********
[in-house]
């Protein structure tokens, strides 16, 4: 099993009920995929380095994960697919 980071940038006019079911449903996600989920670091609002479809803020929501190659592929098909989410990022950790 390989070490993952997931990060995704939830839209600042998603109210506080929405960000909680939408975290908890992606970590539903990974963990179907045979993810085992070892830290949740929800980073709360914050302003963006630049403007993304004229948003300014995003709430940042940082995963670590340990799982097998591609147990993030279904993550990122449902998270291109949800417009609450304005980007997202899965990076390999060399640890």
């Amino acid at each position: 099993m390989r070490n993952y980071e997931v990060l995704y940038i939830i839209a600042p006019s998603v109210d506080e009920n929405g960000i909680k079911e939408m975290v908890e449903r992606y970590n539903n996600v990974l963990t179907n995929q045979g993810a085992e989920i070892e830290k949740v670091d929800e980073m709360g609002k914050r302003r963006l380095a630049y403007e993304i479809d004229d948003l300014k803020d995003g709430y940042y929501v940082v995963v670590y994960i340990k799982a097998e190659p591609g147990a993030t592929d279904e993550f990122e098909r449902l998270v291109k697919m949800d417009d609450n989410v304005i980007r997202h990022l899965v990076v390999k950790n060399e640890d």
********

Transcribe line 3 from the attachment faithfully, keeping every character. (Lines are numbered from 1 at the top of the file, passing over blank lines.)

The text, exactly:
């Amino acid at each position: 099993m390989r070490n993952y980071e997931v990060l995704y940038i939830i839209a600042p006019s998603v109210d506080e009920n929405g960000i909680k079911e939408m975290v908890e449903r992606y970590n539903n996600v990974l963990t179907n995929q045979g993810a085992e989920i070892e830290k949740v670091d929800e980073m709360g609002k914050r302003r963006l380095a630049y403007e993304i479809d004229d948003l300014k803020d995003g709430y940042y929501v940082v995963v670590y994960i340990k799982a097998e190659p591609g147990a993030t592929d279904e993550f990122e098909r449902l998270v291109k697919m949800d417009d609450n989410v304005i980007r997202h990022l899965v990076v390999k950790n060399e640890d």